RSV (respiratory syncytial virus) is a common virus that causes coughs and colds.
The virus is one of the main contributors of bronchiolitis and pneumonia in very young children, and is usually more widespread in winter and early spring, according to the HSE.
While RSV is not new and most children will have gotten it by the time they turn two, it can be more serious in babies under one year, children aged one to four, and anyone with an underlying lung or heart condition.
Symptoms of RSV are mostly mild and resemble a cold. These include a runny nose, coughing, and sneezing, and recovery time is usually between two and three weeks without treatment or needing to see your GP.
Other symptoms include difficulty feeding or decreased appetite, fever (temperature of 38 degrees celsius or higher), and a sore throat.
These symptoms usually will occur in stages and not all at once.
After four to five days, babies and young children may develop bronchiolitis, which may worsen their symptoms and often last three to four days before they feel better.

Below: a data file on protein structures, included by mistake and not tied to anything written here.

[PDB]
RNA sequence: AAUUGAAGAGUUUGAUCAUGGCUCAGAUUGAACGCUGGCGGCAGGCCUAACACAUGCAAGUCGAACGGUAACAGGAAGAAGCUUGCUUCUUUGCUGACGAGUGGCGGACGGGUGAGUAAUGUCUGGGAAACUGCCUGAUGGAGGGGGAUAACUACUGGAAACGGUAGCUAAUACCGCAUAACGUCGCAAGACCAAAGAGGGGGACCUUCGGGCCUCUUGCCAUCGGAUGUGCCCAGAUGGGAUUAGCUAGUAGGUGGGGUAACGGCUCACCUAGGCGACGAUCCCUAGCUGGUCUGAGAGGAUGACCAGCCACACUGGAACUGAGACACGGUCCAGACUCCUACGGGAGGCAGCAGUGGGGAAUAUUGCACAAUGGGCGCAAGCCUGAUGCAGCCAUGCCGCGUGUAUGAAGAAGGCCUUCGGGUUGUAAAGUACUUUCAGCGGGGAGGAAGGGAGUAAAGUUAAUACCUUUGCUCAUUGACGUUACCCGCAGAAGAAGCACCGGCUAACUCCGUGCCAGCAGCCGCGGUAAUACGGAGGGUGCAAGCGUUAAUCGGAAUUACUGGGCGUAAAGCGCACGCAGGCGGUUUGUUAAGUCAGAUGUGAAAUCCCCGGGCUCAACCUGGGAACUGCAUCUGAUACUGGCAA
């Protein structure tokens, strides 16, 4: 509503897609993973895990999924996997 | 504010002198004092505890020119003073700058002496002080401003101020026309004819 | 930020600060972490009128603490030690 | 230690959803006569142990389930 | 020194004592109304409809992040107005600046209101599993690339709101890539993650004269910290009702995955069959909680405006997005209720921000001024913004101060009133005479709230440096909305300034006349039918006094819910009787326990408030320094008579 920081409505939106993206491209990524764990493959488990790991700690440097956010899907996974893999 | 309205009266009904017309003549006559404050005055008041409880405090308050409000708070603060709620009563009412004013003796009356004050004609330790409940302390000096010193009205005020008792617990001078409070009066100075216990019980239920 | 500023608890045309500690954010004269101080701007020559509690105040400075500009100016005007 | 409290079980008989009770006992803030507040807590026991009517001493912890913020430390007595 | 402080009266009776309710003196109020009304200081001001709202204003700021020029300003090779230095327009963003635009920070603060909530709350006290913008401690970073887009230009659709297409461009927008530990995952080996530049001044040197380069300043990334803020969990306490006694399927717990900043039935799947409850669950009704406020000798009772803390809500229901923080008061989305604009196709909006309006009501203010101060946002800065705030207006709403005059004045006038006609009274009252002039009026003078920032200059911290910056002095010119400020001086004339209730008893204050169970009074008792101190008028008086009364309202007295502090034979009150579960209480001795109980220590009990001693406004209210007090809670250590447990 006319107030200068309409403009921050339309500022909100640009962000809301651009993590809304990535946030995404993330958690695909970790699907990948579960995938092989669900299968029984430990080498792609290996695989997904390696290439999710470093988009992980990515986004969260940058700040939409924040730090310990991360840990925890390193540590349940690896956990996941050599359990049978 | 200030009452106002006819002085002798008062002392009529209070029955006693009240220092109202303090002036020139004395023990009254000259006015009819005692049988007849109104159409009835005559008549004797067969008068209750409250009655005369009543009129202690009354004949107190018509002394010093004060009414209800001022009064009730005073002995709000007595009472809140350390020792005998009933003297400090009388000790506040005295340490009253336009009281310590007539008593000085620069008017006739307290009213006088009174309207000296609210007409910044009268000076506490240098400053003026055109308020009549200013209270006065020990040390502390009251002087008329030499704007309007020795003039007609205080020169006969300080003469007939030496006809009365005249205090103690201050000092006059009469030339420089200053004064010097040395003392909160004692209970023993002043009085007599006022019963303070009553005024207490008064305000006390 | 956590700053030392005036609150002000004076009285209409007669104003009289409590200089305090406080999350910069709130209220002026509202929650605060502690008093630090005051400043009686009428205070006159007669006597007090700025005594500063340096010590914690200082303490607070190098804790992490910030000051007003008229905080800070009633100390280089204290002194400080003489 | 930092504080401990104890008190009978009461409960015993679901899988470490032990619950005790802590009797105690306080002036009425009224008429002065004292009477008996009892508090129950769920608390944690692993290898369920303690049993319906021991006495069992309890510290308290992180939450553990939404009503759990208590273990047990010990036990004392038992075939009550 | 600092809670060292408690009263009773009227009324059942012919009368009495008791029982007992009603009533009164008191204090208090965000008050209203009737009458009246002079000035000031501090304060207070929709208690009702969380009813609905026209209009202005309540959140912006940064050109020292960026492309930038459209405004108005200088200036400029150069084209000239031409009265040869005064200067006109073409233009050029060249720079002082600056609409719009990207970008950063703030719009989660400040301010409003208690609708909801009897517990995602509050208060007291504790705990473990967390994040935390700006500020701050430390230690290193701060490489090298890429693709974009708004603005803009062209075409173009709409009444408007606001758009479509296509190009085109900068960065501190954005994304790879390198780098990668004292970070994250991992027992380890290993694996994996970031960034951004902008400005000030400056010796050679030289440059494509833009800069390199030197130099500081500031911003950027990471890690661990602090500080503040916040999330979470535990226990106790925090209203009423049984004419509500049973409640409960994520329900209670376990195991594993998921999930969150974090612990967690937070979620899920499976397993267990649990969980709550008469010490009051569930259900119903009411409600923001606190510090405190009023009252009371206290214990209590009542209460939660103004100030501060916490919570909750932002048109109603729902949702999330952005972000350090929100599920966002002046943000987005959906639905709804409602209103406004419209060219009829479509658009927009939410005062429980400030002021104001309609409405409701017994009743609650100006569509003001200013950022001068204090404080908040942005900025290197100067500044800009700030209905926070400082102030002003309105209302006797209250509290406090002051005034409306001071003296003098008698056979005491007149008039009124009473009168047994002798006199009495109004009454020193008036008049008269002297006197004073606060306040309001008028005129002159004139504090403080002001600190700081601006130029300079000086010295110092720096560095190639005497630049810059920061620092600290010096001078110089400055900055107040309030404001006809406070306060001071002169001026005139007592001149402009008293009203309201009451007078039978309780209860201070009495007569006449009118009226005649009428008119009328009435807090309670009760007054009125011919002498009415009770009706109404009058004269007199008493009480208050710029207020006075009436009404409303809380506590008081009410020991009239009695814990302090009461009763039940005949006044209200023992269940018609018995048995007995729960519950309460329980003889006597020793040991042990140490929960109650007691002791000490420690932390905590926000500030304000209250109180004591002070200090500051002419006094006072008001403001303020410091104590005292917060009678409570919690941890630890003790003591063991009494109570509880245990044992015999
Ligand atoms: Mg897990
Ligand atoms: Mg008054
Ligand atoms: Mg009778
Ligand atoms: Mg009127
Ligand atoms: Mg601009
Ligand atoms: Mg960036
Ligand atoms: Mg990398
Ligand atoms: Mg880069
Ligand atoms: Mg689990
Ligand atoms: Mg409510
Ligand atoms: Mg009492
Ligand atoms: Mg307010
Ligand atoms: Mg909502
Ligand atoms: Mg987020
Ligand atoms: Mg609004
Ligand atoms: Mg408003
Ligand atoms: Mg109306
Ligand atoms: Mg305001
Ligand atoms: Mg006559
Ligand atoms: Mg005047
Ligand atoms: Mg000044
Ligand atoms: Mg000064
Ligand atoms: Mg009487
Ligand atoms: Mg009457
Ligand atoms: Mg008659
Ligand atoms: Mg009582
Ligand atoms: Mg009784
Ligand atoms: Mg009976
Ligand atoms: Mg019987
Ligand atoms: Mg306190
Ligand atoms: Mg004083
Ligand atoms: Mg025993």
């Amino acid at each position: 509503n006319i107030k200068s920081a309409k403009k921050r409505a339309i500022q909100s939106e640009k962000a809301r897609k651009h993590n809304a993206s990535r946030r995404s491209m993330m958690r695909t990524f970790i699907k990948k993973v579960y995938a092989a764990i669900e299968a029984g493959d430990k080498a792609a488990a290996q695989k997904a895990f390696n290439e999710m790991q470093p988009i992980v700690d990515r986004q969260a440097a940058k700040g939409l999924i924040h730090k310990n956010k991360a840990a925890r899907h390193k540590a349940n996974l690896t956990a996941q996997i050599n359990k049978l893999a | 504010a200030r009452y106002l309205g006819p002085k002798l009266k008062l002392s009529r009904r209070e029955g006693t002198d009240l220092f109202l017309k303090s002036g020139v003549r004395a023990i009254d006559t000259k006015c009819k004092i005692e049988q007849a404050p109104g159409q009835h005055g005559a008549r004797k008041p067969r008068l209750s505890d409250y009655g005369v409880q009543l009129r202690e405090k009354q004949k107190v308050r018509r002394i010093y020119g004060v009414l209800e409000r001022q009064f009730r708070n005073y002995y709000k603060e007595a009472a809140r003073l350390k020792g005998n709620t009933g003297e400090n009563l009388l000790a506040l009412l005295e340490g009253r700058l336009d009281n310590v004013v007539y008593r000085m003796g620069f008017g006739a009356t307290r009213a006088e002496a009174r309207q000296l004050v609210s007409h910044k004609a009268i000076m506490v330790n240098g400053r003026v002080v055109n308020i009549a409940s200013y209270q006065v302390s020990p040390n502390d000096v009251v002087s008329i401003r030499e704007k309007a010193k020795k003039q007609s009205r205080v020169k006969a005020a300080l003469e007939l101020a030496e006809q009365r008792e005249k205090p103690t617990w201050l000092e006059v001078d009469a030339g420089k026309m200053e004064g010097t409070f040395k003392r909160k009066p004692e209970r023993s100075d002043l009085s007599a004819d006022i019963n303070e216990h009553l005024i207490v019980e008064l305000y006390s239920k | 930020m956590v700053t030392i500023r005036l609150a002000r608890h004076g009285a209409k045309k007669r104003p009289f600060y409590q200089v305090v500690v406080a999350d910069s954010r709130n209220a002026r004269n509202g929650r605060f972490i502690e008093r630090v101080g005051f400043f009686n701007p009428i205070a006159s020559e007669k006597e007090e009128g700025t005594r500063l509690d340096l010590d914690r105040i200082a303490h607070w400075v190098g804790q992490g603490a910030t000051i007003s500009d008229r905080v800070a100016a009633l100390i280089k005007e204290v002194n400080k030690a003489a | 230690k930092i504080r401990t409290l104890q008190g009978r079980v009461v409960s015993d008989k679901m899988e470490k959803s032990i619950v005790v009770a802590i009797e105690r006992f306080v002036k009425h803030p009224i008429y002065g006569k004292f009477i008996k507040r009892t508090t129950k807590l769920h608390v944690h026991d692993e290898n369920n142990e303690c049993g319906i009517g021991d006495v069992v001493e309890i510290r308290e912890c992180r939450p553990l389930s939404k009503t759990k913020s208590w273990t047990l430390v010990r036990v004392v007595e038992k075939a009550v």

They may present as increased breathing (more breaths per minute), wheezing, difficulty feeding or decreased appetite, or less wet nappies.
It can last anywhere between 10 and 14 days before babies and young children recovered from an RSV infection, according to the HSE.
They also advise that many babies and children could have a cough that lasts for weeks after the infection begins, but it does not require antibiotics.
When to get medical help
The HSE states that the symptoms of RSV can usually be treated at home and without the need to see a GP.
However, there are a number of instances when you should call 999 or 112 or go to your nearest emergency department with your child:
- if they are having visible difficulty breathing – their nostrils are getting wider as they breathe, or their ribs are sucking in
- their lips or tongue have turned blue
- they will not stay awake or wake up
- they have long gaps in breathing (more than 10 seconds at a time or regular short gaps in breathing of 5 to 10 seconds).
- their breathing a lot faster than usual (more than 60 breaths per minute)
- they are pale and sweaty
- they have had a dry nappy for 12 hours or more
If you see symptoms of RSV in a premature baby (born before 37 weeks), a baby younger than two months old, have heart or lung disease, or an immune deficiency, it is advised that you attend a GP or emergency department immediately.